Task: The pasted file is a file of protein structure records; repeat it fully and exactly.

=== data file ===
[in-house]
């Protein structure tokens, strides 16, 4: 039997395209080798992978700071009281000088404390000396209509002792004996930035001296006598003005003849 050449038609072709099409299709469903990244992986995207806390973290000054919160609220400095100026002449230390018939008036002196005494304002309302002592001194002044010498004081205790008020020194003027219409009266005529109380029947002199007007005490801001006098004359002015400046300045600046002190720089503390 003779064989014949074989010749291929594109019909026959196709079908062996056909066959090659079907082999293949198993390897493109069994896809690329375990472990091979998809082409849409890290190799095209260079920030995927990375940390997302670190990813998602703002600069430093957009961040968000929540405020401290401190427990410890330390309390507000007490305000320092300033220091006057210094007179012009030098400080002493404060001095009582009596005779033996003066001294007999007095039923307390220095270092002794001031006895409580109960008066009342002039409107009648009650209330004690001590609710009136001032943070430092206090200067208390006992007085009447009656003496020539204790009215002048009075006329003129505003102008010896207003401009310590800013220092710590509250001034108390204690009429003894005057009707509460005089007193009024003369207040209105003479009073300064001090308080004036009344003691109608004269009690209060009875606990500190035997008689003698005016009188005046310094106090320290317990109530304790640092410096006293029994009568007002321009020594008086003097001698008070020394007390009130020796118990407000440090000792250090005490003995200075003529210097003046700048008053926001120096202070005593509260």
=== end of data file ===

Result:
[in-house]
């Protein structure tokens, strides 16, 4: 039997395209080798992978700071009281000088404390000396209509002792004996930035001296006598003005003849 050449038609072709099409299709469903990244992986995207806390973290000054919160609220400095100026002449230390018939008036002196005494304002309302002592001194002044010498004081205790008020020194003027219409009266005529109380029947002199007007005490801001006098004359002015400046300045600046002190720089503390 003779064989014949074989010749291929594109019909026959196709079908062996056909066959090659079907082999293949198993390897493109069994896809690329375990472990091979998809082409849409890290190799095209260079920030995927990375940390997302670190990813998602703002600069430093957009961040968000929540405020401290401190427990410890330390309390507000007490305000320092300033220091006057210094007179012009030098400080002493404060001095009582009596005779033996003066001294007999007095039923307390220095270092002794001031006895409580109960008066009342002039409107009648009650209330004690001590609710009136001032943070430092206090200067208390006992007085009447009656003496020539204790009215002048009075006329003129505003102008010896207003401009310590800013220092710590509250001034108390204690009429003894005057009707509460005089007193009024003369207040209105003479009073300064001090308080004036009344003691109608004269009690209060009875606990500190035997008689003698005016009188005046310094106090320290317990109530304790640092410096006293029994009568007002321009020594008086003097001698008070020394007390009130020796118990407000440090000792250090005490003995200075003529210097003046700048008053926001120096202070005593509260």